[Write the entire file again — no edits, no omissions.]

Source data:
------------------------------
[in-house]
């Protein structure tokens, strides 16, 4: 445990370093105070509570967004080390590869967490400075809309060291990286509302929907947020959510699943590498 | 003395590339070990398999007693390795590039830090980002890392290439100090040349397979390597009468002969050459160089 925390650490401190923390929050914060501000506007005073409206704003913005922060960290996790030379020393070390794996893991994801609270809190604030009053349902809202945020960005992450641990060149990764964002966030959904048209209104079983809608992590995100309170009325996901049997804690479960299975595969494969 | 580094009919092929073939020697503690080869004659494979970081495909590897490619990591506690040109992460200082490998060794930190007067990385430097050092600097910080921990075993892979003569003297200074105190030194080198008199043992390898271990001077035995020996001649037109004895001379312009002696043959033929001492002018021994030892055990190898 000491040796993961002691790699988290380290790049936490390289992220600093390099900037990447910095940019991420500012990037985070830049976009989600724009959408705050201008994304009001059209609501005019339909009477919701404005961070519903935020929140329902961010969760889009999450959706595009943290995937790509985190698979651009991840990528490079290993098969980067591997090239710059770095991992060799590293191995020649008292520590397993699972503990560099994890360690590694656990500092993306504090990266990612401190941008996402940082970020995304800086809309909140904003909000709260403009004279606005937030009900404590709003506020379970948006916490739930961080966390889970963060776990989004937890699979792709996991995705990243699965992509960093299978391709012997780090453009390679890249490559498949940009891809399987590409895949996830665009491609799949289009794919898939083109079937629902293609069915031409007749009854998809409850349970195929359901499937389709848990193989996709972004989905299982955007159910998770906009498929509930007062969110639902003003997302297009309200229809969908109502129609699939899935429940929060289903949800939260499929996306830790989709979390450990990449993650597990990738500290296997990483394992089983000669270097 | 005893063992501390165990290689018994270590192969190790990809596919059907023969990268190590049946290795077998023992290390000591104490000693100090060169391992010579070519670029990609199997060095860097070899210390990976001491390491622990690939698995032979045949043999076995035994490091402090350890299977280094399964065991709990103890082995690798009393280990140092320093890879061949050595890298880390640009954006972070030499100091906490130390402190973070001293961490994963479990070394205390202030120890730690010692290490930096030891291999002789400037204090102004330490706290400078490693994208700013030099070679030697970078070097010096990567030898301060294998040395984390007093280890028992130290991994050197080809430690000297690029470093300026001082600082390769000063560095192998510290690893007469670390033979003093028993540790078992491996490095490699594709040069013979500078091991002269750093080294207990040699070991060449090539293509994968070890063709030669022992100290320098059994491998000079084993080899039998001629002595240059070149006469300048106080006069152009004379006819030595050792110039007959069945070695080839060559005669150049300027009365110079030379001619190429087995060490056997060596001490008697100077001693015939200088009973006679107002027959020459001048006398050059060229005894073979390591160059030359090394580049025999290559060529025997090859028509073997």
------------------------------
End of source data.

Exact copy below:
[in-house]
């Protein structure tokens, strides 16, 4: 445990370093105070509570967004080390590869967490400075809309060291990286509302929907947020959510699943590498 | 003395590339070990398999007693390795590039830090980002890392290439100090040349397979390597009468002969050459160089 925390650490401190923390929050914060501000506007005073409206704003913005922060960290996790030379020393070390794996893991994801609270809190604030009053349902809202945020960005992450641990060149990764964002966030959904048209209104079983809608992590995100309170009325996901049997804690479960299975595969494969 | 580094009919092929073939020697503690080869004659494979970081495909590897490619990591506690040109992460200082490998060794930190007067990385430097050092600097910080921990075993892979003569003297200074105190030194080198008199043992390898271990001077035995020996001649037109004895001379312009002696043959033929001492002018021994030892055990190898 000491040796993961002691790699988290380290790049936490390289992220600093390099900037990447910095940019991420500012990037985070830049976009989600724009959408705050201008994304009001059209609501005019339909009477919701404005961070519903935020929140329902961010969760889009999450959706595009943290995937790509985190698979651009991840990528490079290993098969980067591997090239710059770095991992060799590293191995020649008292520590397993699972503990560099994890360690590694656990500092993306504090990266990612401190941008996402940082970020995304800086809309909140904003909000709260403009004279606005937030009900404590709003506020379970948006916490739930961080966390889970963060776990989004937890699979792709996991995705990243699965992509960093299978391709012997780090453009390679890249490559498949940009891809399987590409895949996830665009491609799949289009794919898939083109079937629902293609069915031409007749009854998809409850349970195929359901499937389709848990193989996709972004989905299982955007159910998770906009498929509930007062969110639902003003997302297009309200229809969908109502129609699939899935429940929060289903949800939260499929996306830790989709979390450990990449993650597990990738500290296997990483394992089983000669270097 | 005893063992501390165990290689018994270590192969190790990809596919059907023969990268190590049946290795077998023992290390000591104490000693100090060169391992010579070519670029990609199997060095860097070899210390990976001491390491622990690939698995032979045949043999076995035994490091402090350890299977280094399964065991709990103890082995690798009393280990140092320093890879061949050595890298880390640009954006972070030499100091906490130390402190973070001293961490994963479990070394205390202030120890730690010692290490930096030891291999002789400037204090102004330490706290400078490693994208700013030099070679030697970078070097010096990567030898301060294998040395984390007093280890028992130290991994050197080809430690000297690029470093300026001082600082390769000063560095192998510290690893007469670390033979003093028993540790078992491996490095490699594709040069013979500078091991002269750093080294207990040699070991060449090539293509994968070890063709030669022992100290320098059994491998000079084993080899039998001629002595240059070149006469300048106080006069152009004379006819030595050792110039007959069945070695080839060559005669150049300027009365110079030379001619190429087995060490056997060596001490008697100077001693015939200088009973006679107002027959020459001048006398050059060229005894073979390591160059030359090394580049025999290559060529025997090859028509073997």